Sunday, March 20, 2011

Travel stories: Cody, cowboys and riding(our car) into the setting sun

The american cowboy. The very image of the old west. Windburned hardened men under a scorching desert sun. Fighting off hostile indians and bandits from the horseback with smoking guns while driving the herd onward. This hollywood cowboy image is far from the historical truth and the push west was in many ways a dark time in the american history. But for some reason whenever someone mentions the wild west I'm eight years old again, playing cowboys and indians with my dad. When i grew up he would show me all these old great westerns like the magnificent seven and we even visited the Ponderosa ranch where they shot Bonanza on a trip to the states as a kid. So when we heard of the rodeo in Cody I knew we had to go.

The small town of Cody sits high in the rocky mountains in the west of the state of Wyoming. Just east of Yellowstone national park the town got it's name from one William F Cody more known to the world as Buffalo Bill. The town of Cody only holds about 9000 citizens but my guess is that every night that number more than doubles up. Why is that? Because of the Buffalo Bill Cody Stampede Rodeo. Americas oldest rodeo was built in 1919 and every summer they hold rodeos every night. July 1st to 4th they put on their biggest event the Cody Stampede.

 Turns out we were lucky and happened to be in the area on July the 3rd. We were exploring Yellowstone for two nights and staying in West Yellowstone which wasn't ideal for visiting Cody since we had payed in advance for our motel and had to be back the same night. We were strongly advised not drive through the park during night but being so close we just had to go. So we drove up in the evening and ended up being an hour early for the rodeo. We took a pass through town and i tell you this is a really small town. Locals seemed friendly but a bit reserved. We grabbed a bite to eat and then headed to the rodeo. By know the parking lot was packed with cars and we hurried to grab our seats. The rodeo is beautifully located with the rocky mountains as a backdrop and you really feel the tides of history. The show was awesome. It was a bit more patriotic than we Swedes are used to. Patriotism in europe is often expressed in a way that borders to racism but in the U.S this is not the case. Americans in my experience have a strong feeling for their country and they love showing it. We had never attended a rodeo before buy you really don't need to know the rules to enjoy it. We had to cut it short to make drive back before it became too dark but it was so worth it. The drive back however was really scary. We only made it to the park entrance before it was pitch black outside. Driving through a national park in utter darkness with no street lights whatsoever was scary. You know that there are wild animals like buffalos and grizzly everywhere so we had to snail our way through the park. A drive that took us 1 hour on the way there took us 3 on the way back. If visiting the rodeo I would recommend staying in one of the many motels in Cody instead. But if your planning on going there on the Cody Stampede, make sure to book early!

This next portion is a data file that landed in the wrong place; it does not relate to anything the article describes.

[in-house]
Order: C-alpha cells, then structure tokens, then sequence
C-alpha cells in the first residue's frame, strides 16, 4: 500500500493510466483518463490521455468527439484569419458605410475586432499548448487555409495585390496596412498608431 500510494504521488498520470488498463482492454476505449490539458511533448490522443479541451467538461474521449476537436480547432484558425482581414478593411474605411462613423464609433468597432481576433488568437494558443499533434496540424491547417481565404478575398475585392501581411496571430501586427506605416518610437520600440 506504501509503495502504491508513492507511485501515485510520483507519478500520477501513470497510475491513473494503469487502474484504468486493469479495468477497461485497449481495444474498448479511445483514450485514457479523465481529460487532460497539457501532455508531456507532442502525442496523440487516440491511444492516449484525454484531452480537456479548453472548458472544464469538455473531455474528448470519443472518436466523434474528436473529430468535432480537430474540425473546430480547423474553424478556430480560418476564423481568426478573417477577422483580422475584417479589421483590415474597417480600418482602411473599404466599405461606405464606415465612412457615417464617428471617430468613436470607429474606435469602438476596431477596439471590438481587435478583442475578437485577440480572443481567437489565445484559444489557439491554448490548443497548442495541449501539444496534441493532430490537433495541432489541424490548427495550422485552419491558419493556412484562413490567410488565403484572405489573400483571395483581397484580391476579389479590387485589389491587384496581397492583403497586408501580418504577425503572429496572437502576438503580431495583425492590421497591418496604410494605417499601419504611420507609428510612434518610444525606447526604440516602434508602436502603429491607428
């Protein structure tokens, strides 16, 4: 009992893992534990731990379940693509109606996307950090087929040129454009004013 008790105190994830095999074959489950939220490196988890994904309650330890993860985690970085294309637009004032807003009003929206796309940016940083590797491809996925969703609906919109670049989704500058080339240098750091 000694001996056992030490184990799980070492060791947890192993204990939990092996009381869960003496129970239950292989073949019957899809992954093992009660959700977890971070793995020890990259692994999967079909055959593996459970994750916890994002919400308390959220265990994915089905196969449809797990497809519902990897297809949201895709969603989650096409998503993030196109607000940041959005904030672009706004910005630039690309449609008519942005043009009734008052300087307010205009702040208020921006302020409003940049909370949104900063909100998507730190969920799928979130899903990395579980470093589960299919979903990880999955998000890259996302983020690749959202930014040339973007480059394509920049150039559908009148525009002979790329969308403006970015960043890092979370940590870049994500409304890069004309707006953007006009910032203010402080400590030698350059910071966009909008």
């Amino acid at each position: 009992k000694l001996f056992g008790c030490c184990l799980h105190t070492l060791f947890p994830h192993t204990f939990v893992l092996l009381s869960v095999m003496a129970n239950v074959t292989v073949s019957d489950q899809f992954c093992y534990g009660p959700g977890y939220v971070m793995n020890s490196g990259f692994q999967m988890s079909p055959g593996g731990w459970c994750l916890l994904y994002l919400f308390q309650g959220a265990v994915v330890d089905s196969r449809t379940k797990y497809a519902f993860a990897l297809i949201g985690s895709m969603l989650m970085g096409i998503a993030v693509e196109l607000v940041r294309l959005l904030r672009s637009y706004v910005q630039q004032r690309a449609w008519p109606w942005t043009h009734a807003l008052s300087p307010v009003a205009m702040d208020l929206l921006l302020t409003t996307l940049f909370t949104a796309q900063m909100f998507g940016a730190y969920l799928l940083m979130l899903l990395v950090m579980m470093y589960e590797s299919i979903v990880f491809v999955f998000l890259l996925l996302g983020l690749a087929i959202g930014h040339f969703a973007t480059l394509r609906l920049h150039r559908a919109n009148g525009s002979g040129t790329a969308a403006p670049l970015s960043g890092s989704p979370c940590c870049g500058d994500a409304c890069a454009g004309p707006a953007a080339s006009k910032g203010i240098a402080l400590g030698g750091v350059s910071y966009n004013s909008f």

1. Oh wow, driving in pitch dark, never knowing what's coming up and never having any clue on what you'll pass by can really be scary. But of course it's really worth it in the end because you were able to attend one of the most wonderful rodeos in the country. And you were able to make it back safely, with your car unscratched.

  2. As you say it was totally worth it to see the Rodeo. I would however recommend anyone else who wants to visit the rodeo in Cody to stay in one of the many nice hotels and motels in Cody. Just make sure to book in advance!